Osinergmin: 6 percent electricity price hike expected in May

Residential and industrial electricity prices are projected to rise by 6 and 6.5 percent respectively, reported Osingermin, Peru’s independent mine and energy regulatory agency.

The 6 percent price hike, to take effect on May 1, 2009, was approved by Osingermin this week. Peru’s Interconnected National Electrical System, or COES, had initially suggested a 12 percent price increase.

The price increase “is due, mainly, to additional costs established by emergency decrees last year, in order to ensure that the population benefit from Peru’s hydroelectric facilities,” said Osingermin President, Alfredo Dammert in comments to Radio Radio Programas, or RPP.

Emergency Decree N° 037, said Dammert, equipped state-owned companies or institutions – such as hospitals – with emergency generators in order to avoid power failures.

“The cost of this measure must now be included in the general cost of electricity,” added Dammert.

A Peruvian family consumes an average of 45 soles, or $14, worth of electricity per month. The May price hike should increase a family’s monthly bill by 2.70 soles, or $0,84.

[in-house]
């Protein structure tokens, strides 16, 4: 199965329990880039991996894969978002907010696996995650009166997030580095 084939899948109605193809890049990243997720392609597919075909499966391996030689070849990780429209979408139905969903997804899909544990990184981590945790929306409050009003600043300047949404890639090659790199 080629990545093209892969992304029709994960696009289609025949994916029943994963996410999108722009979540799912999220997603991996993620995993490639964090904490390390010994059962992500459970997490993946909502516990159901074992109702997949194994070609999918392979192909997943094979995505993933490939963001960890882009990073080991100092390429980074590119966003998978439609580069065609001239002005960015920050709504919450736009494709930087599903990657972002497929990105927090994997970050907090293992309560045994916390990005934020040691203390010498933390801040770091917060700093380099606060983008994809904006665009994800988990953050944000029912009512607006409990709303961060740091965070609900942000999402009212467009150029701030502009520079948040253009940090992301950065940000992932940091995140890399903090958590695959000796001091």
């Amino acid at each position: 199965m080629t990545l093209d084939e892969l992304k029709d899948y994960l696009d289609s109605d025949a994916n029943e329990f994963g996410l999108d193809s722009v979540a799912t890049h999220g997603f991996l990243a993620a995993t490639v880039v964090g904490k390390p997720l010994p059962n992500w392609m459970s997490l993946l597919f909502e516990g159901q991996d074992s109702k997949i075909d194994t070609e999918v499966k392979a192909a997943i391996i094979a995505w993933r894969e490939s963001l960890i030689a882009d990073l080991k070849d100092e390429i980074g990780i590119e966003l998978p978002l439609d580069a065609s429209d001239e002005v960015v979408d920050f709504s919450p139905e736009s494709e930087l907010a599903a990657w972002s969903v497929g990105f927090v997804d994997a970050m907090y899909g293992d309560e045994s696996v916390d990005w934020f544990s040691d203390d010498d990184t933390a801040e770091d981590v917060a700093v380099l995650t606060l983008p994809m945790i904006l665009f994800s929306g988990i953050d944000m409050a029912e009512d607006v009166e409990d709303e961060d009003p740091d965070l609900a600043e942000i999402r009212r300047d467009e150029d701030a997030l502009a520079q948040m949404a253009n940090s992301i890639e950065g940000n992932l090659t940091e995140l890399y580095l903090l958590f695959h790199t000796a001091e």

In 1992 – as part of globalization and deregulation of economy – the Peruvian government enacted the Electric Power Concession Law, which allowed for the privatization of the electricity sector and promoted competition and efficiency within the industry.

The Peruvian government maintains, however, an important position within the sector.

The largest generating company in Peru is Electroperu, majority-owned by the Peruvian government, which operates the Mantaro hydroelectricity complex. However, around four-fifths of Peru’s electricity is generated by the private sector. The largest electricity distributor in Peru is Edelnor, a subsidiary of Endesa, which operates in Lima and the surrounding area.

Peru has two main power transmission grids: one covering the north and center parts of the country, the other serving the south. An interconnector runs between the two along the Pacific coast. The largest transmission company in Peru is the Colombia-based ISA Group, which controls over half of the transmission grid in the country through its subsidiaries Red de Energia del Peru and Interconexion Electrica ISA.

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